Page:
Tuesday, September 29, 2020

Thanks to advance medical technology and research, there are many treatments and therapies that can enrich many peoples lives, prolong them, and even save some from an unfortunate future. Chelation therapy is one of the many treatments used today. Usually, this type of therapy may be used in a combination of other treatments and is often only preformed once other types of treatments have failed for one reason or another. The U.S. Food and Drug Administration, or FDA, has approved this treatment when it is found necessary. Although, this will be determined by a licensed professional with other factors included such as the severity of the condition, your past health, and ultimately whether the benefits outweigh the risks.

Why Would Someone Need This Treatment?

Some may have been exposed to chemicals or have a medical condition that led up to them having an abnormal build up of metals or minerals in their blood stream. The most common types of metals and minerals found in patients are:

  • Copper
  • Iron
  • Arsenic
  • Lead
  • Calcium
  • Mercury
  • Aluminium

Chelation treatment is the method of removing these harsh metals and minerals from the body. First, a synthetic solution will be released into the bloodstream. This synthetic solution known as EDTA (ethylene diamine tetra-acetic acid), will then bind to all of the metals and minerals in the bloodstream. Once the EDTA solution has bonded to the minerals and metals, they will both be passed through the kidneys and out of your system.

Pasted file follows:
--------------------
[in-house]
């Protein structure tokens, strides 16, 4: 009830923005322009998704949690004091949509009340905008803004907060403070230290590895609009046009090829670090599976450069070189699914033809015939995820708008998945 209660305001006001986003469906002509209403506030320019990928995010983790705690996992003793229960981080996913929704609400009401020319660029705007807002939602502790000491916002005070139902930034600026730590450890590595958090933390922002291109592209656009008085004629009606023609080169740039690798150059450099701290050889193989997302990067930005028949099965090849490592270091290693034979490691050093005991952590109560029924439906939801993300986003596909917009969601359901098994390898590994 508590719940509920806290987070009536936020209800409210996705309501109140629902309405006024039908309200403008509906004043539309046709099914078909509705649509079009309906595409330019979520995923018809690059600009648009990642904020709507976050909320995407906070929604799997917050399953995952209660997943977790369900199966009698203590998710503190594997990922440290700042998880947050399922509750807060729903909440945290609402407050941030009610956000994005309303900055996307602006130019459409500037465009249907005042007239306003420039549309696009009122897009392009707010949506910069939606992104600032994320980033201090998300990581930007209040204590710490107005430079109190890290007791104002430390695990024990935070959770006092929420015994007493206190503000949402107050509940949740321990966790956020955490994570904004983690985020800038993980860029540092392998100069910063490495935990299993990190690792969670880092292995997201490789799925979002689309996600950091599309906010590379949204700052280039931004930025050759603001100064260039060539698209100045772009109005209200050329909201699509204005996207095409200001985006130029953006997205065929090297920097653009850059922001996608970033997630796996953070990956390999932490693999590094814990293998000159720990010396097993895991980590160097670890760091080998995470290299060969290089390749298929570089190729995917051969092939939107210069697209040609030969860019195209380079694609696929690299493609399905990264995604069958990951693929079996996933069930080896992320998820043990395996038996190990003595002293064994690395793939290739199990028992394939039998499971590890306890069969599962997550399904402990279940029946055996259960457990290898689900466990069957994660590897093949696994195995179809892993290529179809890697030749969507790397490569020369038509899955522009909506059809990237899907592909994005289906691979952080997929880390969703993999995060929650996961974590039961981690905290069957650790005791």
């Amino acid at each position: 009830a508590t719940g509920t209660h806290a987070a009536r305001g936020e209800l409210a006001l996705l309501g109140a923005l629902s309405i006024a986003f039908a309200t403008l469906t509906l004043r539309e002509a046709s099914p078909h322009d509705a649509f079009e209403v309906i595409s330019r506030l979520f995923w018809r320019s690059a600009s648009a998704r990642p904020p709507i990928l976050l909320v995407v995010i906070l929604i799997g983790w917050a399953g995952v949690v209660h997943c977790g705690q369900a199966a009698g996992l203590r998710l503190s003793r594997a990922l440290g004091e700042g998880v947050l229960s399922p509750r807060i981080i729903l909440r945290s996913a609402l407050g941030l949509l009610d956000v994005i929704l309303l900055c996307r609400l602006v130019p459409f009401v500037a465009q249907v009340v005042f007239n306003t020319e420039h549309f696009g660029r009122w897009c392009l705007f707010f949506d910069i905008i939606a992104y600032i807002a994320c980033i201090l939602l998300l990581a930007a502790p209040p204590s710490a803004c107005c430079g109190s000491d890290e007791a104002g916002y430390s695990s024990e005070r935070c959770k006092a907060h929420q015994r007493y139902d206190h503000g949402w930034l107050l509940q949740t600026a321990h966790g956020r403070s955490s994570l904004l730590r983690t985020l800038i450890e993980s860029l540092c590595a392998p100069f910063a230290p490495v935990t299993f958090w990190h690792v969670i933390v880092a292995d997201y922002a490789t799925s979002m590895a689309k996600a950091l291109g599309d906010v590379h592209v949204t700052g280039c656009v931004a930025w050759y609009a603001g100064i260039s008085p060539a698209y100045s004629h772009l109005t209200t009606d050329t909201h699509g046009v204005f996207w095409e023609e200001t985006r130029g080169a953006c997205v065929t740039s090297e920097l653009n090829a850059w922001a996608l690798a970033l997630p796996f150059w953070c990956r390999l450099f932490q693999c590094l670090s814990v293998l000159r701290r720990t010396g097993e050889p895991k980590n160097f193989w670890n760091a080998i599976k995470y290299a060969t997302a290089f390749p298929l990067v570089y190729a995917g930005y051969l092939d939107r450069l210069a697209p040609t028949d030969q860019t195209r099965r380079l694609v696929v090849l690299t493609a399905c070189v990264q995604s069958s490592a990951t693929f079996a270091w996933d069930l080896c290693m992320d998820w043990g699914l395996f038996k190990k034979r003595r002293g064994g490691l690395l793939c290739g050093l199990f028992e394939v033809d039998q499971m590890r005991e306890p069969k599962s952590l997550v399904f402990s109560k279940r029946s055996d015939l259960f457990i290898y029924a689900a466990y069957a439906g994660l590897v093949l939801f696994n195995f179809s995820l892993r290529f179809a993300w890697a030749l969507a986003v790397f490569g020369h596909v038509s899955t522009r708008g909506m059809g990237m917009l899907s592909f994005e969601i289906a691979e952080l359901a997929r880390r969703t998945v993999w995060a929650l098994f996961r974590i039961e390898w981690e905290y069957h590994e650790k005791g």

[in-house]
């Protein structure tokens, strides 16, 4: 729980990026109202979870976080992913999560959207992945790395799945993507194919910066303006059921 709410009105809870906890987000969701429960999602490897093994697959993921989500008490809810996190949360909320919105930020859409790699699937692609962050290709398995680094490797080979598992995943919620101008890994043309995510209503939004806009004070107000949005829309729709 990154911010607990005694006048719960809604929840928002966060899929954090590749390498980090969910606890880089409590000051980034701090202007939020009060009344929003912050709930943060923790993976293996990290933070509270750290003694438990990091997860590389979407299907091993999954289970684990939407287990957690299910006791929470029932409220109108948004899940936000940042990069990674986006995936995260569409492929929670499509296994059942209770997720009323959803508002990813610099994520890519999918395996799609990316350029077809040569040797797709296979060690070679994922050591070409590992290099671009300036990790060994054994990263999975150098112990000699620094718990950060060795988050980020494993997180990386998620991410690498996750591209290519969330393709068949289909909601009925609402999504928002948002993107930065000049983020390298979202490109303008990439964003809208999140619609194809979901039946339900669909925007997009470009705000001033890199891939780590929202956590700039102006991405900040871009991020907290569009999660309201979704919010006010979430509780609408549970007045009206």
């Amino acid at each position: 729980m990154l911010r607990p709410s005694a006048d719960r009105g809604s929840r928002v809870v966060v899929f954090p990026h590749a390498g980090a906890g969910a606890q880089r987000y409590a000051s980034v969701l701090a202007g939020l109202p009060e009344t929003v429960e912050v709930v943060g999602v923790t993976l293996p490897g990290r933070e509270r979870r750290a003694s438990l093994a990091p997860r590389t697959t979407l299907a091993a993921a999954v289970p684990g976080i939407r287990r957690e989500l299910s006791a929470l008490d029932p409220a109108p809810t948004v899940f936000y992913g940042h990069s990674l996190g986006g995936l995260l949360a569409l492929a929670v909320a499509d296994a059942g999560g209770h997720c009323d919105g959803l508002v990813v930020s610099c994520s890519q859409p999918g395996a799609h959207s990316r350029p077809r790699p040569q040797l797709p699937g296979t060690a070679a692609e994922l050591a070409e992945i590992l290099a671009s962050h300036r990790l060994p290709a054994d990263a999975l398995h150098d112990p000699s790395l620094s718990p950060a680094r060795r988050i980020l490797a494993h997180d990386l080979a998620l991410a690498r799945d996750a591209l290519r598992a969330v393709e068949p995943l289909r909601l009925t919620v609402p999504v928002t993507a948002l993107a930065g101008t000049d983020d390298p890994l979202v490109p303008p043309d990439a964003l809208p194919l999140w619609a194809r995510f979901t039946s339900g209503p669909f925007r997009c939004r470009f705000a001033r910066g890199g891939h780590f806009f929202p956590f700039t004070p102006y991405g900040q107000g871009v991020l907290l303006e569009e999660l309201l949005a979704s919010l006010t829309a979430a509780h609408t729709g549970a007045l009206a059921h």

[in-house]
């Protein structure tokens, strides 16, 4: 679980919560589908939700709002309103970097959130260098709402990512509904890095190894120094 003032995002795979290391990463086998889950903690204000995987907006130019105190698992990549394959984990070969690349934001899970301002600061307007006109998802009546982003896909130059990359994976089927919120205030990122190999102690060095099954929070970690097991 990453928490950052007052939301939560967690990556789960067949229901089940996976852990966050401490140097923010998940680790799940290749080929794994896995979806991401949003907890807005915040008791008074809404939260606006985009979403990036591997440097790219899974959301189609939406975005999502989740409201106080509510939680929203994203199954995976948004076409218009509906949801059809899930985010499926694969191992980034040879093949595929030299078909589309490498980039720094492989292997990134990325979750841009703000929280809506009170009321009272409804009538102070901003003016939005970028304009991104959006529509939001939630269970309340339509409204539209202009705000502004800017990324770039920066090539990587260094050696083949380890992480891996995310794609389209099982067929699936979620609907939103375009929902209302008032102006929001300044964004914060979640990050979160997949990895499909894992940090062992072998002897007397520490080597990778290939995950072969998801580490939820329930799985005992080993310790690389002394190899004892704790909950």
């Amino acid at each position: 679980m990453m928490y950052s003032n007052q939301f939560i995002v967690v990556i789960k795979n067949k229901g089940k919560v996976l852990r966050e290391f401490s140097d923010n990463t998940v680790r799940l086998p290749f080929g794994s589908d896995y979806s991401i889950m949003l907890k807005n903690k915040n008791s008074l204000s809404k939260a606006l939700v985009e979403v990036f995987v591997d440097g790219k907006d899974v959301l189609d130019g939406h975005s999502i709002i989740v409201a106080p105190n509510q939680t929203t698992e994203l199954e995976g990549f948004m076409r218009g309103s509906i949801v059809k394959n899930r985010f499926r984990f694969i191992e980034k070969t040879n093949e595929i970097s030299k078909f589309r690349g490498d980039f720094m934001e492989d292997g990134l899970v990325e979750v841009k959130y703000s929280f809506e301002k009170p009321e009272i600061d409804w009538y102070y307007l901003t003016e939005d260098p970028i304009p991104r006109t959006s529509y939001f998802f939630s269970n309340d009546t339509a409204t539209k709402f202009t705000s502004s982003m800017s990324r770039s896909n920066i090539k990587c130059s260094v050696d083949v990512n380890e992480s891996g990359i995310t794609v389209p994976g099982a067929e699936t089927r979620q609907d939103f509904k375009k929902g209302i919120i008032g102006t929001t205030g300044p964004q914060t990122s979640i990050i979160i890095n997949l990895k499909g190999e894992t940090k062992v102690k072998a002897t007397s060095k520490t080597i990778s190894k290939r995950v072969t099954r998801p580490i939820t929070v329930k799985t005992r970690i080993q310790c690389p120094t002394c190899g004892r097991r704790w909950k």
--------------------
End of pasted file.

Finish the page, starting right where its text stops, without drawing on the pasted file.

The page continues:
Other Uses, Risks, and Benefits

Some health professionals may refer patients for Chelation therapy for other medical conditions. EDTA acts somewhat like an antioxidant that removes those heavy metals and minerals that are combined with LDL cholesterol. This can help treat patients due to the fact that LDL cholesterol is one of the biggest causes of damaged arteries. Although Chelation therapy benefits may include the removal of LDL cholesterol and reduce or eliminate heavy metal poisoning, it has a downside as well. It may remove the calcium from the bloodstream in places needed, but it has the potential to remove calcium from otherwise healthy bones and tissues. However, some patients who suffer from aliments such as lupus and arthritis have reported that their pain has significantly decreased. As with any medical procedure, it is important for you to discuss the risks and benefits with your doctor to determine what will work best for you.

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